Since the inception of Laurent Ferrier, the manufacture has kept a pretty conservative approach to their design language. This was very much the case with the Galet Classic and Micro-Rotor, with its rounded, bevel free case, smooth thin lugs and onion shaped crown which became emblematic of the manufacture’s understated elegance. It took a whole five years, but eventually an entirely new case shape was introduced in the form of the Galet Square featuring a pebble shaped case. Despite this, many of the subtle design cues were maintained, mainly in the fluid form that its predecessors possessed, further reinforcing the vision and philosophy of Laurent Ferrier.
This year, at SIHH, Laurent Ferrier men’s watch unveiled a brand new line, called the Montre École, which translates to ‘school watch’ and though new in design, it is no different from the rest, in keeping with the brand’s core philosophy.
The story of the Montre École pays tribute to watchmakers as artisans and protectors of traditional watchmaking, something that Laurent Ferrier, man and manufacture, is certainly representative of. In watchmaking school, every watchmaker has to make what is called, their ‘school piece’, which becomes the first whole watch they ever make. Surrounded in a very emotional context, it represents a sort of ritual of initiation for each watchmaker as they enter into the world of horology. Philippe Dufour himself talks of his montre école, and how putting the crown wheel and ratchet wheel together on the bridge and seeing them mesh together for the first time as just ‘magic’.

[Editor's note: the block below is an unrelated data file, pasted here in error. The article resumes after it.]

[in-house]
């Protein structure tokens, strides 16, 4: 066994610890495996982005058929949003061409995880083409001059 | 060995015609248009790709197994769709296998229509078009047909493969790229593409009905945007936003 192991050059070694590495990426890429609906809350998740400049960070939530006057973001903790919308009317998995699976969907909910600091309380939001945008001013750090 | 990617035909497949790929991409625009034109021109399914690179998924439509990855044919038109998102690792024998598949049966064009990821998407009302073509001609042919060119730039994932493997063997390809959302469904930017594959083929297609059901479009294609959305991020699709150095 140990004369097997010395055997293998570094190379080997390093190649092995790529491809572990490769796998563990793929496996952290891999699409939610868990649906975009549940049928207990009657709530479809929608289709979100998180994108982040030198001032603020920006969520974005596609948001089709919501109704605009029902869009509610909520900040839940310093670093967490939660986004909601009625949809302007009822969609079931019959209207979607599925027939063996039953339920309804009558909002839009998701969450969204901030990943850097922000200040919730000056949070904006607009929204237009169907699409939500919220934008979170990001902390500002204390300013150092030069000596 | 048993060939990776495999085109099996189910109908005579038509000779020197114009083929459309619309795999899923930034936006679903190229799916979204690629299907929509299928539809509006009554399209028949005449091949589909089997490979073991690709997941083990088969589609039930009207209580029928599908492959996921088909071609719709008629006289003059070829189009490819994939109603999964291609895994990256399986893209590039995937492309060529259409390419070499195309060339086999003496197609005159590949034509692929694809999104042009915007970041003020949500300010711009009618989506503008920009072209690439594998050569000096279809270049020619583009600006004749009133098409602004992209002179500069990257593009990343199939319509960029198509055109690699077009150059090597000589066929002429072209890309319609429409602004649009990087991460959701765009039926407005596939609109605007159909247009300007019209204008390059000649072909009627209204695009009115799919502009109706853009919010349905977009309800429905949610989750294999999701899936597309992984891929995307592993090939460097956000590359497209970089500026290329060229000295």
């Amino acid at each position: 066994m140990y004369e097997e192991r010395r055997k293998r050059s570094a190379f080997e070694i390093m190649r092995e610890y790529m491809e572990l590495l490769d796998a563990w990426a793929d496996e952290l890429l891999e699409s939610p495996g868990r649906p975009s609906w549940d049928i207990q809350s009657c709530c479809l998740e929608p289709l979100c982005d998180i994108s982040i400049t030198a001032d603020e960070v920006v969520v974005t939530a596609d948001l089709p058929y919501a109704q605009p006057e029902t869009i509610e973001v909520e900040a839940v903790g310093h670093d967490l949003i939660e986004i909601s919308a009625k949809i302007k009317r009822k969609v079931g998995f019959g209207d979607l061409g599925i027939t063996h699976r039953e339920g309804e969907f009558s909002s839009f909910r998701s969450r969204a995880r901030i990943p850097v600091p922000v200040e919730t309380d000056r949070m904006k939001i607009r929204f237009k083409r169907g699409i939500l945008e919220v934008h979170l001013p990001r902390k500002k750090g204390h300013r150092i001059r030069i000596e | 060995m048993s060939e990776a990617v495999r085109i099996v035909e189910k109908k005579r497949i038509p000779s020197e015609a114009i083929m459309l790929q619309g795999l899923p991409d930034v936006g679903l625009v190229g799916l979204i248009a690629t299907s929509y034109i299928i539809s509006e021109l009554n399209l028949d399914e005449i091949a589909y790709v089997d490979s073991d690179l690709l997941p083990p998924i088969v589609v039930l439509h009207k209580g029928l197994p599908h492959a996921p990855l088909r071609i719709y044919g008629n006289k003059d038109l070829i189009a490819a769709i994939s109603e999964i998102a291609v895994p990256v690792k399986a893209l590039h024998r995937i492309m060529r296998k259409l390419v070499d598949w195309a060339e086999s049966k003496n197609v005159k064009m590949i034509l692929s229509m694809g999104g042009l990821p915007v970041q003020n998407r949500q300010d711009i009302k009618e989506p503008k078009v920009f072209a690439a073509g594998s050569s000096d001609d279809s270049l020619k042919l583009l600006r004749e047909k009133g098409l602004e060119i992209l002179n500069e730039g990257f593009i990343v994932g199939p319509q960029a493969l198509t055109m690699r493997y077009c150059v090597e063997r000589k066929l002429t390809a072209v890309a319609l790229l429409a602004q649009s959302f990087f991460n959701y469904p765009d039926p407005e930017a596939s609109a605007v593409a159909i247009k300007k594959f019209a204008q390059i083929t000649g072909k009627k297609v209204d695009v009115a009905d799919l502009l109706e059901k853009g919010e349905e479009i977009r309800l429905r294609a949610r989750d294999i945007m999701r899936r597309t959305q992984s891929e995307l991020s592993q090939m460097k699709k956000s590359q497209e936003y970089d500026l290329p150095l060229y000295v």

With the Laurent Ferrier Montre École, the design reflects this tribute, where the watch comes in a new rounded case representative of a converted pocket watch, reminiscent of what pioneering watchmakers used to do. The 40mm symmetrical bassiné case comes with thin straight lugs with traditional ‘pastille’ end pieces that is detached from the case shape, as supposed to the more characteristic smooth connected lugs we have become used to.